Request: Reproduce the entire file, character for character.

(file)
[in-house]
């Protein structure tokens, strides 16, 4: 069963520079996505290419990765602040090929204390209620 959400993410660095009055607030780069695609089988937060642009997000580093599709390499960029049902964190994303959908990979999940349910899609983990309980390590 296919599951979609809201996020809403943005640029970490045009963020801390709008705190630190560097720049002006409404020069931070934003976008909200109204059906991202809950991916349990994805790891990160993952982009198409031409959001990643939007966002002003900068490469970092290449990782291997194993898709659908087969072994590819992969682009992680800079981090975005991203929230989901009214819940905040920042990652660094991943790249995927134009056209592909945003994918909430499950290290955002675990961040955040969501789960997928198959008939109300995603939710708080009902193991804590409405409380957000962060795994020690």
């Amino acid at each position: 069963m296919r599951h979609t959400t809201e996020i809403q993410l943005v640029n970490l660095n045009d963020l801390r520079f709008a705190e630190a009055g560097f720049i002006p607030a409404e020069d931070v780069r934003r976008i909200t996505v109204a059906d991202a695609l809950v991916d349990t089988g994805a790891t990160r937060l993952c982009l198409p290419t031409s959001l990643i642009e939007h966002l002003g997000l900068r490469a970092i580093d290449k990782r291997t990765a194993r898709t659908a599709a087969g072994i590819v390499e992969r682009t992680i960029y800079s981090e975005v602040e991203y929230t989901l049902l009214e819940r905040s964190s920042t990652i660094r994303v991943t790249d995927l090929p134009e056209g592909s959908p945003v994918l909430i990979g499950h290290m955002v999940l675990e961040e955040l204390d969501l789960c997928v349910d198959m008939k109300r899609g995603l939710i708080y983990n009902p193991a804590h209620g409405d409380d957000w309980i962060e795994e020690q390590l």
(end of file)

[in-house]
């Protein structure tokens, strides 16, 4: 069963520079996505290419990765602040090929204390209620 959400993410660095009055607030780069695609089988937060642009997000580093599709390499960029049902964190994303959908990979999940349910899609983990309980390590 296919599951979609809201996020809403943005640029970490045009963020801390709008705190630190560097720049002006409404020069931070934003976008909200109204059906991202809950991916349990994805790891990160993952982009198409031409959001990643939007966002002003900068490469970092290449990782291997194993898709659908087969072994590819992969682009992680800079981090975005991203929230989901009214819940905040920042990652660094991943790249995927134009056209592909945003994918909430499950290290955002675990961040955040969501789960997928198959008939109300995603939710708080009902193991804590409405409380957000962060795994020690």
């Amino acid at each position: 069963m296919r599951h979609t959400t809201e996020i809403q993410l943005v640029n970490l660095n045009d963020l801390r520079f709008a705190e630190a009055g560097f720049i002006p607030a409404e020069d931070v780069r934003r976008i909200t996505v109204a059906d991202a695609l809950v991916d349990t089988g994805a790891t990160r937060l993952c982009l198409p290419t031409s959001l990643i642009e939007h966002l002003g997000l900068r490469a970092i580093d290449k990782r291997t990765a194993r898709t659908a599709a087969g072994i590819v390499e992969r682009t992680i960029y800079s981090e975005v602040e991203y929230t989901l049902l009214e819940r905040s964190s920042t990652i660094r994303v991943t790249d995927l090929p134009e056209g592909s959908p945003v994918l909430i990979g499950h290290m955002v999940l675990e961040e955040l204390d969501l789960c997928v349910d198959m008939k109300r899609g995603l939710i708080y983990n009902p193991a804590h209620g409405d409380d957000w309980i962060e795994e020690q390590l």